Negotiations to restore power-sharing in Northern Ireland will be allowed to extend until Monday, despite Stormont parties missing today's statutory deadline to reach agreement.

Downing Street said Northern Ireland Secretary James Brokenshire will make a statement on Monday outlining the UK government's intentions.

A Downing Street spokesperson said the passing of today's 4pm deadline "does not mean the efforts to restore the executive are ending".

Alliance Party leader Naomi Long earlier said Mr Brokenshire had told the parties he would "reflect" over the weekend on how to proceed, and allow further talks to go ahead in the interim.

She said she was "extremely frustrated and disappointed" that the latest deadline would not be met.

The key sticking point in the way of a deal has emerged as Sinn Féin's demands for an Irish Language Act, which would bestow official protection for Irish speakers.

The DUP is willing to legislate on the language issue, but only if Ulster Scots speakers are included in any Act, a condition Sinn Féin has rejected.

Ms Long said: "This Assembly has often been criticised and held in low esteem.

"We do ourselves no favours when we continue to let deadline after deadline slip."

She said it was inexcusable that a row over the "name" of an Irish Language Act was halting progress.

"That is ludicrous after six months of negotiation and debate on the issue," she said.

Colum Eastwood of the SDLP said political leaders need to show courage to seal a deal to restore power-sharing.

Mr Eastwood said he was encouraged that some progress had been made.

"Political leaders now need to be challenged to show some courage and get this across the line.

"There is too much at stake to allow our institutions to fall - the deadline may have passed but we still need to get the deal done.

"We cannot allow Northern politics to fall into a permanent status quo of huge frustration."

Ulster Unionist leader Robin Swann said: "Today's events are extremely disappointing. It's not what we wanted and it's not what the people of Northern Ireland wanted. I believe that the majority of people voted at the last Assembly election for local politicians to take local decisions.

"Everyone should recognise that if a functioning Executive and Assembly are not in place and we go to direct rule, then they should not expect either to be back in place any time soon.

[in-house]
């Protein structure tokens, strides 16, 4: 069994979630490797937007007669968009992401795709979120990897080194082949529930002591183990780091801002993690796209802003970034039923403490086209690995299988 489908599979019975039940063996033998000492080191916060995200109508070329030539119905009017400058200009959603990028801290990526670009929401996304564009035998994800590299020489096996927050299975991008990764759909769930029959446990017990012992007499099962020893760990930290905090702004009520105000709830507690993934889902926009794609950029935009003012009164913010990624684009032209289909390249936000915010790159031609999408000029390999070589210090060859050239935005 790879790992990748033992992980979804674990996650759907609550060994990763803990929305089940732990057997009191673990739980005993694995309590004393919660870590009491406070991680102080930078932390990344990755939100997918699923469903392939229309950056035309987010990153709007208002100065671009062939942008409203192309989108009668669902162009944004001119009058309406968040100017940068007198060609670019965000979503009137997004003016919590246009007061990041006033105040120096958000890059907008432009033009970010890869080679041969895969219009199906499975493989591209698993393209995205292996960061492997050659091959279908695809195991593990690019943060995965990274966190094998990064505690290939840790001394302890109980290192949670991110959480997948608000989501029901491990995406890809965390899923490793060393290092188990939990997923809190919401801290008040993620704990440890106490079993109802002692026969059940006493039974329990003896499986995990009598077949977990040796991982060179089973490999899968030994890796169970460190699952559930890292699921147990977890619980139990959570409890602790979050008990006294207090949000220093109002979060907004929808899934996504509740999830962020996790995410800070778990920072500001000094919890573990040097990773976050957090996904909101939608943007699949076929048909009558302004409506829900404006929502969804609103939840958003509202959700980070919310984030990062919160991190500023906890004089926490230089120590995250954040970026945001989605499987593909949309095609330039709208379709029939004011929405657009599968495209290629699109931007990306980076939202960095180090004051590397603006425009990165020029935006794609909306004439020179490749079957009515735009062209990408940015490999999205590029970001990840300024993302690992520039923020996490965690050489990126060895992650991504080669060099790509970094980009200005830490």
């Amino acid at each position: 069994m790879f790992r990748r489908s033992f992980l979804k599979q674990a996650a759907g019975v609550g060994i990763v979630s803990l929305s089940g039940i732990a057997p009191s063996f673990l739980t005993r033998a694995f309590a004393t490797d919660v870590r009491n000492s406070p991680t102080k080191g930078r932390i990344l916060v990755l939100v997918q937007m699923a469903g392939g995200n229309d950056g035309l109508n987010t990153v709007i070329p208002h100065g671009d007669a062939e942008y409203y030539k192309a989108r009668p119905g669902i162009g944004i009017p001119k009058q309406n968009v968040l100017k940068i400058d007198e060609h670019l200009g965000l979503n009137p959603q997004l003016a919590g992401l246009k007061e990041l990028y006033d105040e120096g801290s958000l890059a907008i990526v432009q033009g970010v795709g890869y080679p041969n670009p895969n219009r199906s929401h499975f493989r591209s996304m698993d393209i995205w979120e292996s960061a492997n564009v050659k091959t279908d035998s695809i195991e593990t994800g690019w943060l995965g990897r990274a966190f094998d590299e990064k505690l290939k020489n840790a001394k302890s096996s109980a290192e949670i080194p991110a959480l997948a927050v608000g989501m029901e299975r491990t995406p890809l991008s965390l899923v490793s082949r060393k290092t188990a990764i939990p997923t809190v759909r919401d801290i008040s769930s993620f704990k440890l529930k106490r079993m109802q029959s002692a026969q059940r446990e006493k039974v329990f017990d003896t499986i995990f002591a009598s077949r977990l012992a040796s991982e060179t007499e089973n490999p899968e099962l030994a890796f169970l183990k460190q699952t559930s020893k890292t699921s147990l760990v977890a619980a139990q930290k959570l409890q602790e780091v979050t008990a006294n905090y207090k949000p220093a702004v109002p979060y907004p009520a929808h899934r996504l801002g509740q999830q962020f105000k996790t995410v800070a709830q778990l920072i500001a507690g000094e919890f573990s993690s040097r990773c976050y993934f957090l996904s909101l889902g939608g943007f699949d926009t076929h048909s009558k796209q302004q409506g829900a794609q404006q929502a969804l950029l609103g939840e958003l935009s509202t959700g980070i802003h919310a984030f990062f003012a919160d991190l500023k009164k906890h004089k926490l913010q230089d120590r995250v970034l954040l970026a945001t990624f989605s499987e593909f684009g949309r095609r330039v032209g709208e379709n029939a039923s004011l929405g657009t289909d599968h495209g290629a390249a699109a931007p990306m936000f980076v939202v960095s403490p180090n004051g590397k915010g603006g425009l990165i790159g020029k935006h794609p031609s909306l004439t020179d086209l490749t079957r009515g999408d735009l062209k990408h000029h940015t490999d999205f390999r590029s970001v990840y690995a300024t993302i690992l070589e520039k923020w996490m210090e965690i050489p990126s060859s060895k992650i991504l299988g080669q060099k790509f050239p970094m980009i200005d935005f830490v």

It is the height of folly to allow any of the participants to hold a veto over the formation of the devolved institutions

Earlier, Minister for Foreign Affairs Simon Coveney said significant progress had been made and "gaps are to be bridged" on some issues, but he believed an agreement is possible.

He added that all parties are committed and convinced that devolution is the best way to deliver for Northern Ireland. 

Speaking alongside Mr Coveney, Mr Brokenshire said the parties are continuing to engage intensively with a view to forming an executive.

He also said much progress has been made, but that a number of issues remained outstanding.

He said the UK government will work with the parties toward their "critical objective" of forming an executive, but that he has made clear to party leaders that it is for them to reach an agreement that will pave the way for this.

Mr Brokenshire has said previously failure to reach a deal would have "profound and serious" implications.

The institutions imploded in January when DUP leader Arlene Foster was forced from office after Sinn Féin's then deputy first minister, the late Martin McGuinness, quit in protest at the DUP's handling of the Renewable Heat Incentive - a scheme that left the administration facing a £490 million overspend.

His move triggered a snap Assembly election in March.

A number of attempts to restore power-sharing between the five main parties following that poll floundered, with three UK government deadlines for a deal having already been missed.

Green Party NI leader Steven Agnew claimed the logjam essentially boiled down to the name of potential legislation that would protect Irish language rights.

Mr Agnew, who is not directly involved in the talks at Stormont but did attend the whips' meeting, said: "We seem to be arguing about the name on the face of a piece of legislation.

"It's about parties saving face, rather than parties trying to save the Assembly. And I think that's wrong and we should give the institutions the respect they deserve."

British Prime Minister Theresa May's official spokesman said: "If, despite our collective efforts, it proves impossible to re-establish the executive, we will need to consider the options to ensure Northern Ireland has the political stability that it needs.

"In terms of what those options are, I wouldn't get into that at this stage."

Meanwhile, there was one political delivery on deadline day in Northern Ireland.

While the negotiations stalled at Stormont, SDLP leader Colum Eastwood was in a maternity unit witnessing the birth of his second child.

Mr Eastwood and wife Rachael have welcomed daughter Maya Olive into their family.

With the 34-year-old leader otherwise indisposed, SDLP Assembly member Nichola Mallon delivered the party's media response to developments at Stormont.

 Mr Eastwood took to Twitter to share his good news.